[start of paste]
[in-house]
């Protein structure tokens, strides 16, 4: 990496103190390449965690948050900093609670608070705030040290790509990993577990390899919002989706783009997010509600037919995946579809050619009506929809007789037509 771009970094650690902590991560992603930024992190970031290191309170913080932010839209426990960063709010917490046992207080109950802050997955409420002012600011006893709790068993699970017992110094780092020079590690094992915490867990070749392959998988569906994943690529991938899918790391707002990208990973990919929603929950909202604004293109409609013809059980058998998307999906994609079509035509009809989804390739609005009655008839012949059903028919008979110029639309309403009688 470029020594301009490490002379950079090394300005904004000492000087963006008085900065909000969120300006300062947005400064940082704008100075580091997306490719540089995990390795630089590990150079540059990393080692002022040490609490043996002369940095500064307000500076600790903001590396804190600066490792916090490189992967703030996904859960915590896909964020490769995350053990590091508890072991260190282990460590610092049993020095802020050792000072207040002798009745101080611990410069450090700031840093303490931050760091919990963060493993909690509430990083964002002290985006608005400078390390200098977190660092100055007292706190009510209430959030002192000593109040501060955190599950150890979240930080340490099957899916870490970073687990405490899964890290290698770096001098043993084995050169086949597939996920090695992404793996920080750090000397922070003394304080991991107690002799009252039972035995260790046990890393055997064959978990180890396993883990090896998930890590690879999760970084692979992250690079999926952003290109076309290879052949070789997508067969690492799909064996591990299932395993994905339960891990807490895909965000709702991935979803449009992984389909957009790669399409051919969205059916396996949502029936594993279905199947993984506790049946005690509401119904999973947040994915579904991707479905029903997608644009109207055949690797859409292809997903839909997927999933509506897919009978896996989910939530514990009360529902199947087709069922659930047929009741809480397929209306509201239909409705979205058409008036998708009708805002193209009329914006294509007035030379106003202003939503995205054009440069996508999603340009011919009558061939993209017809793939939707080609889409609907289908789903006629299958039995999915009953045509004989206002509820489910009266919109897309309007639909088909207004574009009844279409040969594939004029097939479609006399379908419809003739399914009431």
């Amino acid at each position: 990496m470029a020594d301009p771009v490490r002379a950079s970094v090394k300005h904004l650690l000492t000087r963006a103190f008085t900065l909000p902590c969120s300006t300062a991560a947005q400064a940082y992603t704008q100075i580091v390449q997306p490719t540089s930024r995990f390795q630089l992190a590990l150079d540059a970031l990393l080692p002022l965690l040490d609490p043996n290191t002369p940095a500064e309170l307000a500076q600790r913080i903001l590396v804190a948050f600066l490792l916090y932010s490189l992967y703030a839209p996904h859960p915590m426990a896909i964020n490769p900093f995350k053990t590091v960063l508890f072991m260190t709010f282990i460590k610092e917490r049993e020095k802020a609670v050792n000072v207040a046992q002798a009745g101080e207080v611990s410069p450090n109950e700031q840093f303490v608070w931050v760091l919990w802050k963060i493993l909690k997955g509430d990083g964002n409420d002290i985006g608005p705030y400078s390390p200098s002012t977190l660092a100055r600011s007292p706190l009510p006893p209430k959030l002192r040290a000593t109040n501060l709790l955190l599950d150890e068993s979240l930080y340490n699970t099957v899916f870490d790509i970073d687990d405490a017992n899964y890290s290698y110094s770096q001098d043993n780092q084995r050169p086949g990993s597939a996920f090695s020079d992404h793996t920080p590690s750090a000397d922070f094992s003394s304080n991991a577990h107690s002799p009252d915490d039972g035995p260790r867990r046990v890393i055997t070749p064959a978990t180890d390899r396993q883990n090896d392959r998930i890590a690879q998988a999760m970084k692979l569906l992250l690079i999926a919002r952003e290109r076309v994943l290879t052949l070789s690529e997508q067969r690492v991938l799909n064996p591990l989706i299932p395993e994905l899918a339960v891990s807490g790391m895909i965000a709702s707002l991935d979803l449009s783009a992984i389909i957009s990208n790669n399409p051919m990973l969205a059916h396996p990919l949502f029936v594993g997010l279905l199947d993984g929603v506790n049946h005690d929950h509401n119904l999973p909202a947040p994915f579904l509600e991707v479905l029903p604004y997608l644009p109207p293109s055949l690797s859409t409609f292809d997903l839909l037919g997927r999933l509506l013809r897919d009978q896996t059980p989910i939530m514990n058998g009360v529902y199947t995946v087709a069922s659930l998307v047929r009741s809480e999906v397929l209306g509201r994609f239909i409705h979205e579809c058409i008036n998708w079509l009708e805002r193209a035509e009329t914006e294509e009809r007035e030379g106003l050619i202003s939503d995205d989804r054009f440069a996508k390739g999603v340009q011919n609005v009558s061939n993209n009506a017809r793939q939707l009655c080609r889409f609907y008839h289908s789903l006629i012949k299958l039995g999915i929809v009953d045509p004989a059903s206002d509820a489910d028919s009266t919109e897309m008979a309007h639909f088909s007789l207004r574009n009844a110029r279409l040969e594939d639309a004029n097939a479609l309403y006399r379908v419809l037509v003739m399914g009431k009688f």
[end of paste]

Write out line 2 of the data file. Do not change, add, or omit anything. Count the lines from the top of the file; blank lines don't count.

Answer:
């Protein structure tokens, strides 16, 4: 990496103190390449965690948050900093609670608070705030040290790509990993577990390899919002989706783009997010509600037919995946579809050619009506929809007789037509 771009970094650690902590991560992603930024992190970031290191309170913080932010839209426990960063709010917490046992207080109950802050997955409420002012600011006893709790068993699970017992110094780092020079590690094992915490867990070749392959998988569906994943690529991938899918790391707002990208990973990919929603929950909202604004293109409609013809059980058998998307999906994609079509035509009809989804390739609005009655008839012949059903028919008979110029639309309403009688 470029020594301009490490002379950079090394300005904004000492000087963006008085900065909000969120300006300062947005400064940082704008100075580091997306490719540089995990390795630089590990150079540059990393080692002022040490609490043996002369940095500064307000500076600790903001590396804190600066490792916090490189992967703030996904859960915590896909964020490769995350053990590091508890072991260190282990460590610092049993020095802020050792000072207040002798009745101080611990410069450090700031840093303490931050760091919990963060493993909690509430990083964002002290985006608005400078390390200098977190660092100055007292706190009510209430959030002192000593109040501060955190599950150890979240930080340490099957899916870490970073687990405490899964890290290698770096001098043993084995050169086949597939996920090695992404793996920080750090000397922070003394304080991991107690002799009252039972035995260790046990890393055997064959978990180890396993883990090896998930890590690879999760970084692979992250690079999926952003290109076309290879052949070789997508067969690492799909064996591990299932395993994905339960891990807490895909965000709702991935979803449009992984389909957009790669399409051919969205059916396996949502029936594993279905199947993984506790049946005690509401119904999973947040994915579904991707479905029903997608644009109207055949690797859409292809997903839909997927999933509506897919009978896996989910939530514990009360529902199947087709069922659930047929009741809480397929209306509201239909409705979205058409008036998708009708805002193209009329914006294509007035030379106003202003939503995205054009440069996508999603340009011919009558061939993209017809793939939707080609889409609907289908789903006629299958039995999915009953045509004989206002509820489910009266919109897309309007639909088909207004574009009844279409040969594939004029097939479609006399379908419809003739399914009431």